Google+ Followers

Sunday, 28 November 2010

Abstract for the NY gathering in biosemiotics

I have completed and submitted an abstract for the 11th international gathering in biosemiotics, which will for the first time take place outside Europe - in New York, June 21-26 2011.

Integrated biological individualism and the primacy of the individual level of biological organization

Morten Tønnessen, Department of Semiotics – University of Tartu

In ‘Umwelt Transitions: Uexküll and Environmental Change’ (Biosemiotics 2.2) I introduced the notion of integrated biological individualism, according to which the individual, or more precisely organismic, level should occupy the centre—the middle ground—of methodology in the life sciences, at the crossroad where the somatic realm encounters the ecological one. The term was then included in a broader programmatic treatment in ‘Steps to a Semiotics of Being’ (Biosemiotics 3.3). From the standpoint of the individual, or organism, we can describe how an individual organism is constituted as a biological body, as well as how nature as a global ecological system is constituted by individual organisms and their interrelations. Nature, then, is a body of bodies (the ultimate superorganism); and any individual self is by its nature a social self – through its interrelation with others, a self is always bigger than itself.

In this paper I will expand upon the notion of integrated biological individualism by relating it more explicitly to the suggested primacy of the individual level of biological organization. As Anton Markoš remarks (Readers of the Book of Life: Contextualizing Developmental Evolutionary Biology (2002): 29), life “proceeds synchronously on innumerable space, time, and organizational levels. Nothing on any single level can reveal its essence”. Yet, it remains that a biological science with no concern for, or interest in, the living themselves (qua living beings – at the level of the individual) would be deeply problematic. There is no doubt that the ‘genetic turn’ in biology has been successful in terms of scientific understanding, but the new microscopic realm that has opened up to us has simultaneously induced us to neglect the ‘life-size’ realm. What future can we envision for the critical task of Umwelt mapping?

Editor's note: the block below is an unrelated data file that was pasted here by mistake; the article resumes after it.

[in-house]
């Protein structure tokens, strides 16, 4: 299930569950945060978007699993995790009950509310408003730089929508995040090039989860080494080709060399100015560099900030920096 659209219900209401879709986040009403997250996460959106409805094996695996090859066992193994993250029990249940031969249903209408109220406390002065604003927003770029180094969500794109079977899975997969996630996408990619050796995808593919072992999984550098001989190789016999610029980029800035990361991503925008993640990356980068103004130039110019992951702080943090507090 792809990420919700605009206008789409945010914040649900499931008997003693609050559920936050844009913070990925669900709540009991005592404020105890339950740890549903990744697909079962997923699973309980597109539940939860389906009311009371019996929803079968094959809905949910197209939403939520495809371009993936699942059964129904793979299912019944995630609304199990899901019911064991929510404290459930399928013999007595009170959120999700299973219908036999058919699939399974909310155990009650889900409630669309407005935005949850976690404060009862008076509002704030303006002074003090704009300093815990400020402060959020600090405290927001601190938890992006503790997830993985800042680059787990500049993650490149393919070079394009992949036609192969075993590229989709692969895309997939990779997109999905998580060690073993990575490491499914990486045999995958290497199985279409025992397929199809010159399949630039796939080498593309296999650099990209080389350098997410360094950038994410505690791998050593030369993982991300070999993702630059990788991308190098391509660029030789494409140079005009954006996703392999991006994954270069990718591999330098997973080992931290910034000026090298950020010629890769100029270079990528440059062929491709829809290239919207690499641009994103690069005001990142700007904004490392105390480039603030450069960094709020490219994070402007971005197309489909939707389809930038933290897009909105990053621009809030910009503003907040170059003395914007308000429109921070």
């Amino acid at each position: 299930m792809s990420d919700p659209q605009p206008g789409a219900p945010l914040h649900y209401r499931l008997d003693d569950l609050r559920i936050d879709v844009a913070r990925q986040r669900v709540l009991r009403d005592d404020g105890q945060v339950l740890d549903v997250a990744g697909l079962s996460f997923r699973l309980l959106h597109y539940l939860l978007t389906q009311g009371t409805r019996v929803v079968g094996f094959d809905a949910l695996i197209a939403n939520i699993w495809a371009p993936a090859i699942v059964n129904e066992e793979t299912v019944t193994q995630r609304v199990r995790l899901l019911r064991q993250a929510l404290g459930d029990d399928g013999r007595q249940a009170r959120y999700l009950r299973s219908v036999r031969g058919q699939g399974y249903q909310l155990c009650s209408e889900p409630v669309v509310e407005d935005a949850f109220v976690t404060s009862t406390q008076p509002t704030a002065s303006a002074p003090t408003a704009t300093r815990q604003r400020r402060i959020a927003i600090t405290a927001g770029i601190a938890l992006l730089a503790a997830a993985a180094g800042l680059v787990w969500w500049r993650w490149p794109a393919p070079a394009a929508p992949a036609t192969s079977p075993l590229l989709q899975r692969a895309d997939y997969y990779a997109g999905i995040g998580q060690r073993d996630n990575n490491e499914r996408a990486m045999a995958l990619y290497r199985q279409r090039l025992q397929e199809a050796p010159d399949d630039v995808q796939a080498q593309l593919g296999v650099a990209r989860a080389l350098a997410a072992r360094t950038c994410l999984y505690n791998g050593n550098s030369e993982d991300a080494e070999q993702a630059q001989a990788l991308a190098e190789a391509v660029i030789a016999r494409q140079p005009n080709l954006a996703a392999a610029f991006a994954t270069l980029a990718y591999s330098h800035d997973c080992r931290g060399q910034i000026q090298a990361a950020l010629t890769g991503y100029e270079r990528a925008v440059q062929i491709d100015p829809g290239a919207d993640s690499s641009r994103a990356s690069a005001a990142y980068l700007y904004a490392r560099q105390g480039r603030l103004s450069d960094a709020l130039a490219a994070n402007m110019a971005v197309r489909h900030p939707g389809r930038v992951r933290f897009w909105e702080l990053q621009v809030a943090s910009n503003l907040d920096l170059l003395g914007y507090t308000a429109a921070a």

After a general introduction to this topic matter I will introduce an original, tentatively all-inclusive model of various levels of biosemiosis. According to this model there are six levels of biosemiosis, falling under three broader categories.

CATEGORIES // PRIMARY REALM // PRIMARY FIELD OF SEMIOTICS OF NATURE

SUB-PERCEPTUAL SEMIOSIS = MICROSCOPIC SEMIOSIS // Somatic // Biosemiotics

Intra-cellular semiosis

Inter-cellular semiosis

PERCEPTUAL SEMIOSIS = ORGANISMIC SEMIOSIS // Social // Zoosemiotics

Intra-organismic semiosis

Inter-organismic semiosis*

Extra-organismic semiosis

SUPER-PERCEPTUAL SEMIOSIS = MACROSCOPIC SEMIOSIS // Ecological // Ecosemiotics

Super-organismic semiosis*

* social proper, in the sense of involving several individuals

The tripartite model is relevant for simple and complex life forms alike (though in the case of very simple – non-social – creatures it collapses into a two-category model). As it demonstrates, perception is at the core of biosemiosis, even though not all biosemiosis is perceptual, and even though perception constitutes but one level (or layer) of biosemiosis. The standing of perception is intimately tied to the standing of the individual. With such an overall model of biosemiosis, the individual organism (and its lifeworld) is methodologically placed at the center of biological research.

No comments: